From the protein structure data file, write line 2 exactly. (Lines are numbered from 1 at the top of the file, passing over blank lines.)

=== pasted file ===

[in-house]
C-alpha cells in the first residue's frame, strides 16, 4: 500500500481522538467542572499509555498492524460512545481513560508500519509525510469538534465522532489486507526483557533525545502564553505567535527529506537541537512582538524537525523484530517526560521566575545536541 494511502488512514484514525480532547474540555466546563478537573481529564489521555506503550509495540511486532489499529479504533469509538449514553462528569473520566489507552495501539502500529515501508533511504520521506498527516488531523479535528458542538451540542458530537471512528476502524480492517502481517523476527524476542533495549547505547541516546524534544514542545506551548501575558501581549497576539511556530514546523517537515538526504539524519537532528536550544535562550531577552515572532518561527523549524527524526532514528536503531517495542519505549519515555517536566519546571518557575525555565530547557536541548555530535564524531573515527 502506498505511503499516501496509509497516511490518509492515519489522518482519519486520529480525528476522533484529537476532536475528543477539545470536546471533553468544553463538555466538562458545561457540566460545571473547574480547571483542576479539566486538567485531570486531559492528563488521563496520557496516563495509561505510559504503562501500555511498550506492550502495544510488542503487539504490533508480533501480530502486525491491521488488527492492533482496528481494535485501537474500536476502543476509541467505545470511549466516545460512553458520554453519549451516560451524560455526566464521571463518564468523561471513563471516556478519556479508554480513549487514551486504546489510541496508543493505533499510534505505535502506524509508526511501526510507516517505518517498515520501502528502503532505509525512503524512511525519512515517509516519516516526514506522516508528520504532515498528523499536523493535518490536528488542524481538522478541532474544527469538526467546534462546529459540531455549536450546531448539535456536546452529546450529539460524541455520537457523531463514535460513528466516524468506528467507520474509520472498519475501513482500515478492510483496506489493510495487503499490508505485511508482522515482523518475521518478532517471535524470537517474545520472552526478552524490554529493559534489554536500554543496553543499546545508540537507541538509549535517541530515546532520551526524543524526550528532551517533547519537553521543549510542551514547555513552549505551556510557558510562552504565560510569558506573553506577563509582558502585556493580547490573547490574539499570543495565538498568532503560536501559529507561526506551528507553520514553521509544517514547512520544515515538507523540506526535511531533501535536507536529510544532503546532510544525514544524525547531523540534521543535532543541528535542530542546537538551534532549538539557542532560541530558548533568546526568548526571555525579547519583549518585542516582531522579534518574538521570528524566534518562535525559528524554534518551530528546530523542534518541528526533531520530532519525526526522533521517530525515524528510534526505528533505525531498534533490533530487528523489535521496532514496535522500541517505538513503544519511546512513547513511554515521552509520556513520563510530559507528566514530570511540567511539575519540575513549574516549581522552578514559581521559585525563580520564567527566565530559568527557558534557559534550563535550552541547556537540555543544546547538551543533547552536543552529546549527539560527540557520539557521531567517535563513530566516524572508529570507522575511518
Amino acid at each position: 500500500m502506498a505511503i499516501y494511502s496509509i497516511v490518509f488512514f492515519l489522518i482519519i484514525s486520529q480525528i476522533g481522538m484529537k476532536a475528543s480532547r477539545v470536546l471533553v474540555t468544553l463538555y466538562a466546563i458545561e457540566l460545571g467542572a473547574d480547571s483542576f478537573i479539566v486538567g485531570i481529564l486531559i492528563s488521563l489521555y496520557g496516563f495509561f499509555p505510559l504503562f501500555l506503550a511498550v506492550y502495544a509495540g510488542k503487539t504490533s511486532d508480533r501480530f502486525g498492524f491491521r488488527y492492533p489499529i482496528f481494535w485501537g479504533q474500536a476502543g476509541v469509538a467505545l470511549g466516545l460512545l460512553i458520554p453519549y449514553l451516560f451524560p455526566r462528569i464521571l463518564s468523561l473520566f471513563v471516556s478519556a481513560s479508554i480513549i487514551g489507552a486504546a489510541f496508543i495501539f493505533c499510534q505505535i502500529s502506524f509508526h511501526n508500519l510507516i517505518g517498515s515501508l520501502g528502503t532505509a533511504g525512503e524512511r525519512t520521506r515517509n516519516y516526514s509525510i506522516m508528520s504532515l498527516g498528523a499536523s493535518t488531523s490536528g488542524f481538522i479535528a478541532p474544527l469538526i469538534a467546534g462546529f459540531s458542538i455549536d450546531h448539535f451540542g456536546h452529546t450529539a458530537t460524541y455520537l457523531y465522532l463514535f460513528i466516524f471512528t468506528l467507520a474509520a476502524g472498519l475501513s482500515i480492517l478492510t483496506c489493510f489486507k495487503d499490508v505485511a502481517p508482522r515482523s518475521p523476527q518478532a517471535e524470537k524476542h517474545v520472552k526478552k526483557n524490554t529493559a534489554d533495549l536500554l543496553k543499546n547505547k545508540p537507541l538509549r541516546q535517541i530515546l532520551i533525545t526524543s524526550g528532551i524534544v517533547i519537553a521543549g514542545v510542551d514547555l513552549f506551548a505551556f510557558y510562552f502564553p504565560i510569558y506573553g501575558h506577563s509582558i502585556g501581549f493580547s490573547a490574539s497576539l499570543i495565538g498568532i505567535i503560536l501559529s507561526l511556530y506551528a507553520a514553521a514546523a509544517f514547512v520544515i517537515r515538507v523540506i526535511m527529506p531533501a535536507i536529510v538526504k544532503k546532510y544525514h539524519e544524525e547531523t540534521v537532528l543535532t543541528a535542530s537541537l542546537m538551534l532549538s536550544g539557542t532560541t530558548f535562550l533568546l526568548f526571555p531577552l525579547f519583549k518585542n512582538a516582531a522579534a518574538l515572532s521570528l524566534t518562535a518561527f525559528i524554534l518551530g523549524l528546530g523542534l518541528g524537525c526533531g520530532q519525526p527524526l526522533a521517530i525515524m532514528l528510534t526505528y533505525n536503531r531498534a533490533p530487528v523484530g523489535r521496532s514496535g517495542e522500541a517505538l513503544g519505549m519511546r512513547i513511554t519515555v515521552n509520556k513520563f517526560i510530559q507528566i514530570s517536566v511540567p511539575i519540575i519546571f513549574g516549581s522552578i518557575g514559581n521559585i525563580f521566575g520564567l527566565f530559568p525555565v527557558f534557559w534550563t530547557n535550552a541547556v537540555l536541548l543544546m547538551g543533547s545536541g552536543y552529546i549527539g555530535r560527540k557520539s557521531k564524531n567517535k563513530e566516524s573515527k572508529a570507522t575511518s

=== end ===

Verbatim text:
C-alpha cells in the first residue's frame, strides 16, 4: 500500500481522538467542572499509555498492524460512545481513560508500519509525510469538534465522532489486507526483557533525545502564553505567535527529506537541537512582538524537525523484530517526560521566575545536541 494511502488512514484514525480532547474540555466546563478537573481529564489521555506503550509495540511486532489499529479504533469509538449514553462528569473520566489507552495501539502500529515501508533511504520521506498527516488531523479535528458542538451540542458530537471512528476502524480492517502481517523476527524476542533495549547505547541516546524534544514542545506551548501575558501581549497576539511556530514546523517537515538526504539524519537532528536550544535562550531577552515572532518561527523549524527524526532514528536503531517495542519505549519515555517536566519546571518557575525555565530547557536541548555530535564524531573515527 502506498505511503499516501496509509497516511490518509492515519489522518482519519486520529480525528476522533484529537476532536475528543477539545470536546471533553468544553463538555466538562458545561457540566460545571473547574480547571483542576479539566486538567485531570486531559492528563488521563496520557496516563495509561505510559504503562501500555511498550506492550502495544510488542503487539504490533508480533501480530502486525491491521488488527492492533482496528481494535485501537474500536476502543476509541467505545470511549466516545460512553458520554453519549451516560451524560455526566464521571463518564468523561471513563471516556478519556479508554480513549487514551486504546489510541496508543493505533499510534505505535502506524509508526511501526510507516517505518517498515520501502528502503532505509525512503524512511525519512515517509516519516516526514506522516508528520504532515498528523499536523493535518490536528488542524481538522478541532474544527469538526467546534462546529459540531455549536450546531448539535456536546452529546450529539460524541455520537457523531463514535460513528466516524468506528467507520474509520472498519475501513482500515478492510483496506489493510495487503499490508505485511508482522515482523518475521518478532517471535524470537517474545520472552526478552524490554529493559534489554536500554543496553543499546545508540537507541538509549535517541530515546532520551526524543524526550528532551517533547519537553521543549510542551514547555513552549505551556510557558510562552504565560510569558506573553506577563509582558502585556493580547490573547490574539499570543495565538498568532503560536501559529507561526506551528507553520514553521509544517514547512520544515515538507523540506526535511531533501535536507536529510544532503546532510544525514544524525547531523540534521543535532543541528535542530542546537538551534532549538539557542532560541530558548533568546526568548526571555525579547519583549518585542516582531522579534518574538521570528524566534518562535525559528524554534518551530528546530523542534518541528526533531520530532519525526526522533521517530525515524528510534526505528533505525531498534533490533530487528523489535521496532514496535522500541517505538513503544519511546512513547513511554515521552509520556513520563510530559507528566514530570511540567511539575519540575513549574516549581522552578514559581521559585525563580520564567527566565530559568527557558534557559534550563535550552541547556537540555543544546547538551543533547552536543552529546549527539560527540557520539557521531567517535563513530566516524572508529570507522575511518